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Hon. David Tkachuk: Honourable senators, at our own initiative, the Senate has brought in outside auditors to look at different aspects of our operations.

Over the next few years, we will receive the results of these audits as they are undertaken and completed. Last year, three audits were completed.

The Annual Report on Internal Audits, 2009-2010 that I will table shortly, presents these three internal audit reports in their entirety, as prepared by the auditors from Ernst & Young, together with summary management responses.

The first audit covered service contracts, including financial and management controls over procurement and contracting processes for all personnel services, consulting and legal service contracts.

The Senate's management has made corrections to ensure that contract files are properly documented and to allow processing of legal service contracts through Senate contracting. Policy and guideline improvements are under development.

The second internal audit reviewed Senators' office expenditures, including travel, living expenses, and research and office budgets. That audit has resulted in many corrections and changes, and senators' office expenditures will now be reported publically.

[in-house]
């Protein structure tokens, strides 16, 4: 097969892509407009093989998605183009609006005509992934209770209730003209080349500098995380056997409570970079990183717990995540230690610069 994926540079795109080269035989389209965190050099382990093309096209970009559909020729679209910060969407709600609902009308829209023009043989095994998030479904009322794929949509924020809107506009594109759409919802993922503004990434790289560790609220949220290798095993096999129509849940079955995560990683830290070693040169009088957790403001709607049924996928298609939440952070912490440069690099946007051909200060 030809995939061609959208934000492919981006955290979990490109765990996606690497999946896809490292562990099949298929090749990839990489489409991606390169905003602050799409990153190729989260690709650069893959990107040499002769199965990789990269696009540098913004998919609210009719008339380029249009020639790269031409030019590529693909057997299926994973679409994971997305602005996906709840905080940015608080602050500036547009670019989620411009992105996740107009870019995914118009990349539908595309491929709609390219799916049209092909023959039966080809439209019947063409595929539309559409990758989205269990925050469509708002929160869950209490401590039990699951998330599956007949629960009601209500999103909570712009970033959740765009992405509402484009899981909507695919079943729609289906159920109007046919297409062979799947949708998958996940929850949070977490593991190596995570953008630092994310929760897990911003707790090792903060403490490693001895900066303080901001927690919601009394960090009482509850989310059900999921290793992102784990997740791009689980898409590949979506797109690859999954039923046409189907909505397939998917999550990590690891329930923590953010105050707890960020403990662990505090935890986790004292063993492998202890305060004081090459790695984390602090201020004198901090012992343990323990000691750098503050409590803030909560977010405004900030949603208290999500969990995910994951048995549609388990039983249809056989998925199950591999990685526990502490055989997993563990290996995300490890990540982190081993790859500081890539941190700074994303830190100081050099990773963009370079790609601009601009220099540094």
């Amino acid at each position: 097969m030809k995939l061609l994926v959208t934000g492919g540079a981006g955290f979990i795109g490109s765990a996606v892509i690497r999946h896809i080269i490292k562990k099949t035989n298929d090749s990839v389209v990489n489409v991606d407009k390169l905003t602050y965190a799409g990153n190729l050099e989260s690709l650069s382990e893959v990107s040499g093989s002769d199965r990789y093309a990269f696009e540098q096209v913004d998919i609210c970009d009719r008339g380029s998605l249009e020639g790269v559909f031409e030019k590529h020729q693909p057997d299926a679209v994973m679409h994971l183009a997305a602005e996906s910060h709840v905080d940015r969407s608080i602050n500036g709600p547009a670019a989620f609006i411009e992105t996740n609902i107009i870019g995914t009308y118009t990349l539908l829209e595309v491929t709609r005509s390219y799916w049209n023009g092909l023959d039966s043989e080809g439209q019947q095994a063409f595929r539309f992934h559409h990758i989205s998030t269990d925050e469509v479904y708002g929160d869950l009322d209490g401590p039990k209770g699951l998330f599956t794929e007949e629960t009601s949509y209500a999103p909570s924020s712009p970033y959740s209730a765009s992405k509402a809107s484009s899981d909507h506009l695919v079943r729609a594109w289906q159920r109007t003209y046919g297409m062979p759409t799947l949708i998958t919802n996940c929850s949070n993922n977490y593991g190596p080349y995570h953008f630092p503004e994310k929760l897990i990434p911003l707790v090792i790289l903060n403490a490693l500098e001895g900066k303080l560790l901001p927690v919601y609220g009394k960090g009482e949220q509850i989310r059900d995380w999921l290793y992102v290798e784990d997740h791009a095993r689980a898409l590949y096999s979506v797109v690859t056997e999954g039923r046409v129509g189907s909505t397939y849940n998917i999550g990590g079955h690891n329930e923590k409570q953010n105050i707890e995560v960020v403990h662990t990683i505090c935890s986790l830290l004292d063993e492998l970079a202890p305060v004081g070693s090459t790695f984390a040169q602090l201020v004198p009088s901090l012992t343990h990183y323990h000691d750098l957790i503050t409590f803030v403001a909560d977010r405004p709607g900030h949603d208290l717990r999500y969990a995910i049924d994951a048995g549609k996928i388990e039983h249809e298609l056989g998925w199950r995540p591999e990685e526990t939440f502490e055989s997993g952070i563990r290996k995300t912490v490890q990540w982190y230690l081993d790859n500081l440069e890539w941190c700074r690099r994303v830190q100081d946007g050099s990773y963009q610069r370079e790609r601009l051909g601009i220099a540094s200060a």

Time frames for submitting certain expense claims have been tightened.

The third internal audit reviewed the job classification functions for employees of the administration, noting that effective controls and many effective management practices are in place.

Again, our Senate management has begun corrective actions such as establishing a cyclical job description review process and properly documenting files.

The findings in these three audits, where not particular to our unique environment, are not uncommon in similar audits of government departments and agencies.

Senators, your Standing Committee on Internal Economy, Budgets and Administration is encouraged by the usefulness of the 2009-10 audits, and is committed to further implementing a strong audit function within the Senate.

I thank honourable senators who previously served on the Internal Economy Committee who had begun this process; specifically, Senator Furey and Senator Stratton, who had worked with their colleagues to begin this audit process and to begin this new era of transparency. Their leadership should be commended.